Movies & TV / Columns

Who Does the New Female Doctor Who Really Upset?

July 17, 2017 | Posted by Steve Gustafson
Doctor Who

Doctor Who writer Chris Chibnall did an interview back in February this year and had this to say when he was asked if the new Doctor could be femail, “Nothing is ruled out but I don’t want the casting to be a gimmick and that’s all I can say.”

The BBC got plenty of attention when they announced that Jodie Whittaker will be the latest actor to take on the role of The Doctor on Doctor Who as the Thirteenth Doctor. Whittaker will replace the current Doctor (the 12th in the series’s history), played by Peter Capaldi, in an upcoming Christmas special before taking on the role full time in the upcoming 11th series of the long-running British science fiction show, which is expected to air in late 2018.

Whittaker did an interview with the BBC and commented that “It’s more than an honor to play the Doctor. It means remembering everyone I used to be, while stepping forward to embrace everything the Doctor stands for: hope. I can’t wait.”

Why is all this a big deal? Whittaker is the first female actor fill the role of the Doctor, who has previously been played by a male actor in the character’s various incarnations throughout the long history of the show. Whittaker is known to fans as starring as Beth Latimar in the crime series Broadchurch, where she worked with Chibnall, who will be replacing the show’s present showrunner, Steven Moffat. Moffat has been with the show since 2010.

Chibnall made it known that he always planned for a woman to take the part. “I always knew I wanted the Thirteenth Doctor to be a woman and we’re thrilled to have secured our number one choice… The Thirteenth Doctor is on her way,” he said.

With the announcement came the expected backlash. Some from fans but plenty more from a segment who doesn’t watch Doctor Who and were more focused on creating drama. It’s well established that in the Doctor Who universe that Time Lords are able to regenerate as different races and genders. In fact, the latest version of the traditionally male villain The Master was re-characterized as “The Mistress” and played by Michelle Gomez.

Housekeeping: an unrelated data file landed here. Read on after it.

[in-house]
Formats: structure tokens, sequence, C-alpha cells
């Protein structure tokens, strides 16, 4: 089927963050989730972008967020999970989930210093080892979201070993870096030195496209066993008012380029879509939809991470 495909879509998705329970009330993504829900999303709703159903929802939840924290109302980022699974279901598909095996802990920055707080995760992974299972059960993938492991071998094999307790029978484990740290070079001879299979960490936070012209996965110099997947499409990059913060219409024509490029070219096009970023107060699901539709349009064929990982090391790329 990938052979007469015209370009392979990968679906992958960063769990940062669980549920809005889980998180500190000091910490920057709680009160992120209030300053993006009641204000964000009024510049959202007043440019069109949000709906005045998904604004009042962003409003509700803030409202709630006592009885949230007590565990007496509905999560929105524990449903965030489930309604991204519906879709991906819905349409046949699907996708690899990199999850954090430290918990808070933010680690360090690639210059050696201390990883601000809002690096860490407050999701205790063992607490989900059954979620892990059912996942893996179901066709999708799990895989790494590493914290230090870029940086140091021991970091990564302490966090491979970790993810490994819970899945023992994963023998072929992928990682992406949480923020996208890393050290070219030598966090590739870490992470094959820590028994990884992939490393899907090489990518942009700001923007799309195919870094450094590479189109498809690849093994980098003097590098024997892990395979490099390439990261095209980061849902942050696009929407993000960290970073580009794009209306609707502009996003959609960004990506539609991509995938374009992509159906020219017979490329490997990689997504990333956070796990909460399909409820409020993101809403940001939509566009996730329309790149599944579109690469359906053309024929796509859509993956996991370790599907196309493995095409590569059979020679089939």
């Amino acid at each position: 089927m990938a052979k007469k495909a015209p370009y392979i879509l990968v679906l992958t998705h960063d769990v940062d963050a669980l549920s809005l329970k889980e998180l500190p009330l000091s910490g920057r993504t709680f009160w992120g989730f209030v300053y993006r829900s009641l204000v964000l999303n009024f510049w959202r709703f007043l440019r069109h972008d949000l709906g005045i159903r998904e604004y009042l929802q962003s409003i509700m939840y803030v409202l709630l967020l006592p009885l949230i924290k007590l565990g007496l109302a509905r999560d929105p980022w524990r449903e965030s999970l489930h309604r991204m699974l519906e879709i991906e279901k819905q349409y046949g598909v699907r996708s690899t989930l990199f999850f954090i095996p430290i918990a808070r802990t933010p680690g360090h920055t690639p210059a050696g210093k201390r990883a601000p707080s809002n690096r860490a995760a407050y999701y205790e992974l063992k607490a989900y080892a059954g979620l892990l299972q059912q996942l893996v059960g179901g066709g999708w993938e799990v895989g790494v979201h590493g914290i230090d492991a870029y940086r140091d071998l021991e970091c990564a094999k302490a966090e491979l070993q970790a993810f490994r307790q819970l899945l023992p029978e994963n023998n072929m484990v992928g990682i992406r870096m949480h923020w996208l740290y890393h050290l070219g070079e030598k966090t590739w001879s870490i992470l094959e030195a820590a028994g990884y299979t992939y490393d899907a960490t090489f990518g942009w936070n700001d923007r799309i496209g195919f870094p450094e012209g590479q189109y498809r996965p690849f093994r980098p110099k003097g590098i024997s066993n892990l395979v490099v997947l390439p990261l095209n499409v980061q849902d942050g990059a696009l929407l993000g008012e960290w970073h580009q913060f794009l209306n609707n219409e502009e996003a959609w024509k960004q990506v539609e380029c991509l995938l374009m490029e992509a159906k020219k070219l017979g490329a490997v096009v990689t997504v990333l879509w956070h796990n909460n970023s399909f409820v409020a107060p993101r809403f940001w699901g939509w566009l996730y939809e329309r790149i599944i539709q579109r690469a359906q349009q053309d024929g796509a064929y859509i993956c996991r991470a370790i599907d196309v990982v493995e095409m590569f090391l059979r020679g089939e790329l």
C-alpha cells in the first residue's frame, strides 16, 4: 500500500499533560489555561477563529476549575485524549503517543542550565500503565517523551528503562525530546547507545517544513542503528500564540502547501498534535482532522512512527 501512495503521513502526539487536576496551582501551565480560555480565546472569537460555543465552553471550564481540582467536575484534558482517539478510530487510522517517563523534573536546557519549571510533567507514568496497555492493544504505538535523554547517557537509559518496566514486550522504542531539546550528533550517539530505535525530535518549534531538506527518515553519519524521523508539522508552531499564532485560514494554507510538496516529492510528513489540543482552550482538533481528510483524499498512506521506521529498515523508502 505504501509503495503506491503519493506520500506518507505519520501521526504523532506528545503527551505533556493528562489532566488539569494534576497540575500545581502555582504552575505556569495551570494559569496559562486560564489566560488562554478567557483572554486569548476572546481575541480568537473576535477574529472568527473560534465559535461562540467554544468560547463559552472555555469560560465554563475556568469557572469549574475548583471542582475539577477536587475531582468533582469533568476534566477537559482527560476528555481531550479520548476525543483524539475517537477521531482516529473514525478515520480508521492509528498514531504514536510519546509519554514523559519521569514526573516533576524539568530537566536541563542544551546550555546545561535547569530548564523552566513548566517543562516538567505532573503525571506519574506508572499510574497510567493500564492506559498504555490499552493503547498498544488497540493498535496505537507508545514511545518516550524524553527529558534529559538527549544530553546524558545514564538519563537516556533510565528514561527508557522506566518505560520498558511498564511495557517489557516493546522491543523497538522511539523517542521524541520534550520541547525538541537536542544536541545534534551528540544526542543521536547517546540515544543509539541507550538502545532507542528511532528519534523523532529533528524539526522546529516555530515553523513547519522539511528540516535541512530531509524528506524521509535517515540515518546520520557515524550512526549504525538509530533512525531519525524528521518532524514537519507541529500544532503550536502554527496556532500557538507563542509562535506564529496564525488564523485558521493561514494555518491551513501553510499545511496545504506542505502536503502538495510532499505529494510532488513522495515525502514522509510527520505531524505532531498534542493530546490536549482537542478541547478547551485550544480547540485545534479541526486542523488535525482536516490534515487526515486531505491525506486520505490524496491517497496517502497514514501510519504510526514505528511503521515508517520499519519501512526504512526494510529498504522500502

This is yet another silly outcry and will quickly blow over as soon as the next “insulting” casting, story change, or what have you gets announced. At this point, backlash to anything is expected and quickly losing its power to create any impact. Any argument over Whittaker’s casting has been weak. The majority of it focuses on the false cries that a woman is the Doctor and it’s a gimmick. One, they need to know their Doctor Who history and two, they were setting this up last season and will back it up with strong storylines.

For me the real story is how Doctor Who has managed to entertain and continue for over 50 years. That’s a tremendous accomplishment and although the quality has dipped here and there, it’s been overwhelmingly popular and carved out its own niche in pop culture.

For any who isn’t well versed on Doctor Who, the show follows the Doctor as he travels through time and space in the TARDIS (a time machine shaped like a 1920s British police box) and encounters an amazing world of aliens and monsters. Some good, some bad. But his mission remains the same: Save the world! As a Time Lord, the Doctor is part of an alien species with the ability to “regenerate” into a new physical form when critically wounded, a power that the show has used masterfully, keeping things fresh and making the announcement of a new Doctor a big deal.

Which brings us back to Whittaker. Anyone who has seen her acting knows she’s a great choice to tackle the Doctor and she most likely open the show up to an even more diverse demographic.

What are your thoughts on the Doctor Who casting and how would you explain how Doctor Who has managed to stay relevant?